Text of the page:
X-PERT: Weight Reduction With Orlistat in Obese Subjects Receiving a Mildly or Moderately Reduced-Energy Diet: Early Response to Treatment Predicts Weight Maintenance

Diabetes Obes Metab. 2005 Nov;7(6):699-708. doi: 10.1111/j.1463-1326.2005.00483.x.

Abstract

Aim: To determine the effect of two different levels of energy deficit on weight loss in obese patients treated with orlistat.

Methods: Patients (n=430) were randomized in a 1-year, multicentre, open-label, parallel group study conducted at 23 hospital centres and university medical departments worldwide. Obese outpatients (body mass index 30--43 kg/m(2)) aged 18--70 years with a body weight of >or=90 kg and a waist circumference of >or=88 cm (women) or >or=102 cm (men) were treated with orlistat 120 mg three times daily plus a diet that provided an energy deficit of either 500 or 1,000 kcal/day for 1 year. Orlistat treatment was discontinued in patients who did not achieve >or=5% weight loss after assessment at 3 and 6 months. The primary outcome measure was change in body weight from baseline at week 52.

Results: Reported mean difference in energy intake between the two groups (500-1,000 kcal/day deficit) at weeks 24 and 52 was actually 111 and 95 kcal/day respectively. Of the 430 patients involved in the study, 295 achieved >or=5% weight loss at both 3 and 6 months. In this population, at week 52, weight loss from baseline was similar for patients randomized to either the 500 or the 1,000 kcal/day deficit diet (-11.4 kg vs. -11.8 kg, respectively; p=0.778). After 12 months of treatment with orlistat, 84% (n=118/141) and 85% (n=131/154) of patients in the 500 and 1,000 kcal/day deficit groups, respectively, achieved >or=5% weight loss, and 50% (n=70/141) and 53% (n=82/154) of patients, respectively, achieved >or=10% weight loss. Patients in both the diet treatment groups showed similar significant improvements in blood pressure, lipid levels and waist circumference at week 52.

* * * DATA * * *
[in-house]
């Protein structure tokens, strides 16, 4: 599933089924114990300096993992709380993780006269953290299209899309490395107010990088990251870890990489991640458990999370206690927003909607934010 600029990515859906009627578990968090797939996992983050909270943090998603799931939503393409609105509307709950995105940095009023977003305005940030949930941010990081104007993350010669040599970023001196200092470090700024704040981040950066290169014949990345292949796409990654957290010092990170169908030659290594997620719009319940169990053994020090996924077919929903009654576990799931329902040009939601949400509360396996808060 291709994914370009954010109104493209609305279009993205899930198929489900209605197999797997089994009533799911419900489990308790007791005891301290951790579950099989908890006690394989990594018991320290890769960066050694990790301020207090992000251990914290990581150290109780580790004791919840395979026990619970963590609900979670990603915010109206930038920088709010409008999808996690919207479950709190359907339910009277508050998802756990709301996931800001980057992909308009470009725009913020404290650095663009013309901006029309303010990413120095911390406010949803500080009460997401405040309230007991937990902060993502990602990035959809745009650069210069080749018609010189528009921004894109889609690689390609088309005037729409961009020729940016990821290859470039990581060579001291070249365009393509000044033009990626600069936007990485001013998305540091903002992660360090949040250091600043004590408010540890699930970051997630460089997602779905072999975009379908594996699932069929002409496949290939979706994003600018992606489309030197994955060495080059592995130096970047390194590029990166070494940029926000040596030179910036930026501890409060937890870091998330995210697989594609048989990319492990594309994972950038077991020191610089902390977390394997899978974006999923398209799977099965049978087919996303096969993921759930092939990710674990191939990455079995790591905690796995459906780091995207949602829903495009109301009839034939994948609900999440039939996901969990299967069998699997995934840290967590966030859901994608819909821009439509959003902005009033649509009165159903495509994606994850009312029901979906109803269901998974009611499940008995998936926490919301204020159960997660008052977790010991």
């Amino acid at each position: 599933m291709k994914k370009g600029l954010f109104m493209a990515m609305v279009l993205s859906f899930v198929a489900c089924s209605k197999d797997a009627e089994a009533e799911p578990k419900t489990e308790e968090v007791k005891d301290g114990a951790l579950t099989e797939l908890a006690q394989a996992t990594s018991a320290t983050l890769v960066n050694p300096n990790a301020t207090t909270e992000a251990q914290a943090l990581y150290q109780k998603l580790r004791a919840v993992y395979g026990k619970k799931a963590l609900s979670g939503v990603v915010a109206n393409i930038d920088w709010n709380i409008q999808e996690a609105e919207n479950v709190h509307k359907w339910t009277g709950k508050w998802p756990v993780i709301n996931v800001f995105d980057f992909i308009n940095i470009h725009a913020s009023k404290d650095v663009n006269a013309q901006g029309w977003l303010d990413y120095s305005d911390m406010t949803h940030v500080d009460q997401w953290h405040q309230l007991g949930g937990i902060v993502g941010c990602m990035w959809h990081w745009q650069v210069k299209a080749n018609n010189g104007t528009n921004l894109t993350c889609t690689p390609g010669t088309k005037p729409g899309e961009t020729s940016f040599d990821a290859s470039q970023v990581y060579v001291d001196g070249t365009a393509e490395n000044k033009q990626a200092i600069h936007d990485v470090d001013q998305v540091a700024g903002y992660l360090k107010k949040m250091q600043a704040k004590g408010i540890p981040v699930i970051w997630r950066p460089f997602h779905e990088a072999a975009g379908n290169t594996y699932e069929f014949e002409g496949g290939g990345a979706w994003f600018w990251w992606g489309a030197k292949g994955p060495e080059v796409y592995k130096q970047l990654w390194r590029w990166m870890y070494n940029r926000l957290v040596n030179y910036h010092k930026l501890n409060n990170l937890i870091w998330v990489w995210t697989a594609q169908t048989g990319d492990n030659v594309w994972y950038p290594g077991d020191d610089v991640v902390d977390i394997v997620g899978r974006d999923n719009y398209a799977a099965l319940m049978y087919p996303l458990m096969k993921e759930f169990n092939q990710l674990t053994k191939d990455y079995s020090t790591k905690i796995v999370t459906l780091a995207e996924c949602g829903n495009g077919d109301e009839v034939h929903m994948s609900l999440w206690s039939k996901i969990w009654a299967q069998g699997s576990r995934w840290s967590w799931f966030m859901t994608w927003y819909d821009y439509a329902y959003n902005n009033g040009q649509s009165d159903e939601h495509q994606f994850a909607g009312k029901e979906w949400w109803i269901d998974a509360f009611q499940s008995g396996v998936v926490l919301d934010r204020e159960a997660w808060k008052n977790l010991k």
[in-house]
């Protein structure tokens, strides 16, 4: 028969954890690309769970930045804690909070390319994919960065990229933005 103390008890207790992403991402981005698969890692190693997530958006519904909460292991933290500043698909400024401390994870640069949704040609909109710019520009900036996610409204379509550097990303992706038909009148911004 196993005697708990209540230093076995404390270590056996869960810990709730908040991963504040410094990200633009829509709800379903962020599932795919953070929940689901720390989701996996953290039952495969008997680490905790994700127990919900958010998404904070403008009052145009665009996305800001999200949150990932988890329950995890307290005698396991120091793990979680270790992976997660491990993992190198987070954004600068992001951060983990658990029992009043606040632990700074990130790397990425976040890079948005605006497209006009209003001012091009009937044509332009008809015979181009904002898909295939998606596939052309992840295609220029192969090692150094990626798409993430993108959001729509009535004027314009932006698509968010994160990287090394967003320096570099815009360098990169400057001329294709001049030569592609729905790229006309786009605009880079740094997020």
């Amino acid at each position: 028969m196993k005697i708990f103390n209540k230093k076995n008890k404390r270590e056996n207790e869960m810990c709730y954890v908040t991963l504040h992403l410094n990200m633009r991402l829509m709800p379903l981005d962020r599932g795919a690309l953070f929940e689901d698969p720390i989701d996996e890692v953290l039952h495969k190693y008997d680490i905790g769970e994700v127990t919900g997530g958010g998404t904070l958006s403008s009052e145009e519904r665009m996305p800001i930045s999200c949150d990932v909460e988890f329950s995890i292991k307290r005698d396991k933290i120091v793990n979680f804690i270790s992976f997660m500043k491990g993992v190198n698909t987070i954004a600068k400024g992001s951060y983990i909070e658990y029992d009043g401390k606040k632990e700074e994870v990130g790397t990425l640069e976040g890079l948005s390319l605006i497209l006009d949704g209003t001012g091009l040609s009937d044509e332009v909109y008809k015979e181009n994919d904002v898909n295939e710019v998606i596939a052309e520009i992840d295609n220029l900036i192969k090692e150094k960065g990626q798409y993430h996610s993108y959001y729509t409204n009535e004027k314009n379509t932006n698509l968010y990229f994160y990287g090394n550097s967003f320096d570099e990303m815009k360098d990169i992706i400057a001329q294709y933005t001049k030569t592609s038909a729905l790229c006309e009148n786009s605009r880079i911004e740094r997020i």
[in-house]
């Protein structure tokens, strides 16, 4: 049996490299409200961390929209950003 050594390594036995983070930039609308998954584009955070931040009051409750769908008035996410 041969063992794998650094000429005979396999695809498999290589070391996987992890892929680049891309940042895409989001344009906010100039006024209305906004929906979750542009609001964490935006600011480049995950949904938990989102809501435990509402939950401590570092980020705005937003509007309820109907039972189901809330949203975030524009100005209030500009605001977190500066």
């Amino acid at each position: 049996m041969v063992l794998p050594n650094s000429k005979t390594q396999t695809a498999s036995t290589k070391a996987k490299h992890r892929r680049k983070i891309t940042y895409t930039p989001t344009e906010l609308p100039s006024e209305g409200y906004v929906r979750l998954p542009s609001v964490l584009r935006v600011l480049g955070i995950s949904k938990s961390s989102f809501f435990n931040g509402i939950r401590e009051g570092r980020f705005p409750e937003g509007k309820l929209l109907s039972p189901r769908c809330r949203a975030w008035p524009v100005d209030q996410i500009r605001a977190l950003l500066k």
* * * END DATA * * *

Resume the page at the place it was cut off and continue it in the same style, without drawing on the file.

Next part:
Conclusions: Treatment with orlistat was associated with a clinically beneficial weight loss, irrespective of the prescribed dietary energy restriction (-500 or -1000 kcal/day). Patients who achieved >or=5% weight loss at 3 months achieved long-term, clinically beneficial weight loss with orlistat plus either diet. Therefore, identifying patients who lose at least 5% weight after 3 months and who maintain this weight loss up to 6 months is a valuable treatment algorithm to select patients who will benefit most from orlistat treatment in combination with diet.

Publication types

  • Multicenter Study
  • Randomized Controlled Trial
  • Research Support, Non-U.S. Gov't

MeSH terms

  • Adolescent
  • Adult
  • Aged
  • Anthropometry
  • Anti-Obesity Agents / adverse effects
  • Anti-Obesity Agents / therapeutic use*
  • Body Weight
  • Cardiovascular Diseases / etiology
  • Cardiovascular Diseases / prevention & control
  • Combined Modality Therapy
  • Diet, Reducing
  • Energy Intake
  • Female
  • Humans
  • Lactones / adverse effects
  • Lactones / therapeutic use*
  • Male
  • Middle Aged
  • Obesity / complications
  • Obesity / diet therapy
  • Obesity / drug therapy*
  • Orlistat
  • Patient Compliance
  • Risk Factors
  • Treatment Outcome
  • Weight Loss / drug effects*

Substances

  • Anti-Obesity Agents
  • Lactones
  • Orlistat